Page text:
Russ Batenhorst Darn right it was loud after Hail Mary

Some things are inevitable. They can’t be helped. As someone within the borders of the state of Nebraska who at least once a week subjects themselves to having writings appear in public, I believe I’m required by state law to discuss, at least in part, the topic of the week.

So, here goes.

Yeah, I was there. I was one of the lucky ones to see it in person. I’d like to say I was one of the announced group of more than 91,000 to see it, but by the time it happened, the number was a bit smaller.

It was close, though. There were thoughts of heading for the stairwell or the aisles behind the walls or anywhere to get to my next destination quicker, but I resisted.

Something told me that when it’s just close, there’s always a chance. So I stayed. And for years, I’ll be able to say I saw it.

The catch. The throw. The Hail Mary. Geronimo. The Miracle on 10th Street. The Job Saver. The Play.

Call it what you want. I saw Ron Kellogg throw a football absolutely as far as he was capable of throwing it and the state’s latest hero, Jordan Westerkamp, catch it. I was pretty sure I saw him catch it in the end zone, so I jumped and yelled and high-fived just like everyone else.

But — and come to find out I must have been channeling my inner Bo Pelini — I still wasn’t sure. I knew there’d be a review. I told the people next to me that I sure hope this doesn’t get overturned, but I’ve seen defeat snatched from the jaws of victory at this same address enough times to know that cruel underbellies can be exposed.

But not this time. Not this particular Saturday at Memorial Stadium in Lincoln, where — for those of you just waking up from a weeklong nap — the Nebraska football team scored on the last, unlikely play of the game to beat Northwestern and patch together frail hopes of the faithful for another week.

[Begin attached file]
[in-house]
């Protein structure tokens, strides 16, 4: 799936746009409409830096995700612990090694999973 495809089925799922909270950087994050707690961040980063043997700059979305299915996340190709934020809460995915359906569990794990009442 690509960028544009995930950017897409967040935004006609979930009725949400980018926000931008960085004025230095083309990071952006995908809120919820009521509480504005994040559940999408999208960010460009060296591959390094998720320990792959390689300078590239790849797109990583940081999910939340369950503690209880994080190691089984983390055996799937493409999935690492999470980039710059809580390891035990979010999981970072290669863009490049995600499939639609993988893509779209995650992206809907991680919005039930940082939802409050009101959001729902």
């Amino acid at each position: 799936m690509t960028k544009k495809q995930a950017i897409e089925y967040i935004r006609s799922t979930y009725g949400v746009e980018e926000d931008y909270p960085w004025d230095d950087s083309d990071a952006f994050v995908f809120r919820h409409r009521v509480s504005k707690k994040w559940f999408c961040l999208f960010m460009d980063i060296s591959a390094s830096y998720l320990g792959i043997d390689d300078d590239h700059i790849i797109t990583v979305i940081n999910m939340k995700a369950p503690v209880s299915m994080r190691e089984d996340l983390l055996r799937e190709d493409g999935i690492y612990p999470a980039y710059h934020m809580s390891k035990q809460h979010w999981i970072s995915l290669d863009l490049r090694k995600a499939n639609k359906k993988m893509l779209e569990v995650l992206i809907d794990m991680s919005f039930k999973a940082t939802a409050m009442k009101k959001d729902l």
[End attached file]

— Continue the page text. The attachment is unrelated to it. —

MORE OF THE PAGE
For an 11-year span that included the 1980s, I worked as a sports reporter on local TV. During that time, I missed but one or two Nebraska home football games. Since that time, I’ve been at a handful of games. One, maybe two, a season.

This year, the pace has picked up, but that’s because I have much stronger interest in someone wearing a band uniform as opposed to a football uniform. But it’s nice watching the guys play football to fill time before and after the halftime show.

I’ve stood on the field with a camera on my shoulder dodging oranges thrown from the crowd as Scott Strasburger intercepted a pass to ice a win over Oklahoma. The crowd was loud then.

I was there when the crowd chanted for “defense” late in another Big Eight-clinching win over the Sooners. It was loud then.

Even later, as a fan in the stands, I saw the pass back to Eric Crouch for a touchdown in — here’s those guys again — a win over Oklahoma. It was loud then.

Other memories are blurs, but there were plenty of times it was too loud to hear the person next to you.

I mention that because much has been made of the roar that followed Saturday’s heroics. The stadium is larger now, so even with the early defectors, there were likely more people there. So, yes, it was loud.

Louder than after big plays in the past? Who cares!

This was the roar that will be long remembered. I think I liked this one best, though, because this was spontaneous.

Admit it, you didn’t think they had a plug nickel of a chance of scoring a touchdown on that last play. Forty-nine yards out, four seconds to go. A desperation heave to the end zone. That play never works.

That’s why this roar was different. From quiet desperation, to silent anticipation, to complete exhilaration — all in four seconds. This is what elation, relief, disbelief and elation again sound like all wrapped into one.

A huge crowd will remember it for a long time, while thousands of others swear they’ll never leave a close game early again.

Copyright © 2015